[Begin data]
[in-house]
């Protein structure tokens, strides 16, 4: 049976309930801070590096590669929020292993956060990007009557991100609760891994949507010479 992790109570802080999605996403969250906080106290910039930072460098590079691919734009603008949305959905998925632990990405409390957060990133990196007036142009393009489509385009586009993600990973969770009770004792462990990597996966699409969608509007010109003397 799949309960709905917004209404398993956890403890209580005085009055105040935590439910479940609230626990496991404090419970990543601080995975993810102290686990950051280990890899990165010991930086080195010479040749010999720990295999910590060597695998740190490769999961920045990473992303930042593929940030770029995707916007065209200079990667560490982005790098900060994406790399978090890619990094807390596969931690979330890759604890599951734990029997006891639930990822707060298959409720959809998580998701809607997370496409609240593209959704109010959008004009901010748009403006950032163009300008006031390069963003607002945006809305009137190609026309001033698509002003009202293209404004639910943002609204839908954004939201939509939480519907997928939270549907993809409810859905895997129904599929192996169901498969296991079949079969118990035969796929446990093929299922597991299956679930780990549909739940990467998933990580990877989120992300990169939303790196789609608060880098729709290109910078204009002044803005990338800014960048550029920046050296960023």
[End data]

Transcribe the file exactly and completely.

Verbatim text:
[in-house]
């Protein structure tokens, strides 16, 4: 049976309930801070590096590669929020292993956060990007009557991100609760891994949507010479 992790109570802080999605996403969250906080106290910039930072460098590079691919734009603008949305959905998925632990990405409390957060990133990196007036142009393009489509385009586009993600990973969770009770004792462990990597996966699409969608509007010109003397 799949309960709905917004209404398993956890403890209580005085009055105040935590439910479940609230626990496991404090419970990543601080995975993810102290686990950051280990890899990165010991930086080195010479040749010999720990295999910590060597695998740190490769999961920045990473992303930042593929940030770029995707916007065209200079990667560490982005790098900060994406790399978090890619990094807390596969931690979330890759604890599951734990029997006891639930990822707060298959409720959809998580998701809607997370496409609240593209959704109010959008004009901010748009403006950032163009300008006031390069963003607002945006809305009137190609026309001033698509002003009202293209404004639910943002609204839908954004939201939509939480519907997928939270549907993809409810859905895997129904599929192996169901498969296991079949079969118990035969796929446990093929299922597991299956679930780990549909739940990467998933990580990877989120992300990169939303790196789609608060880098729709290109910078204009002044803005990338800014960048550029920046050296960023």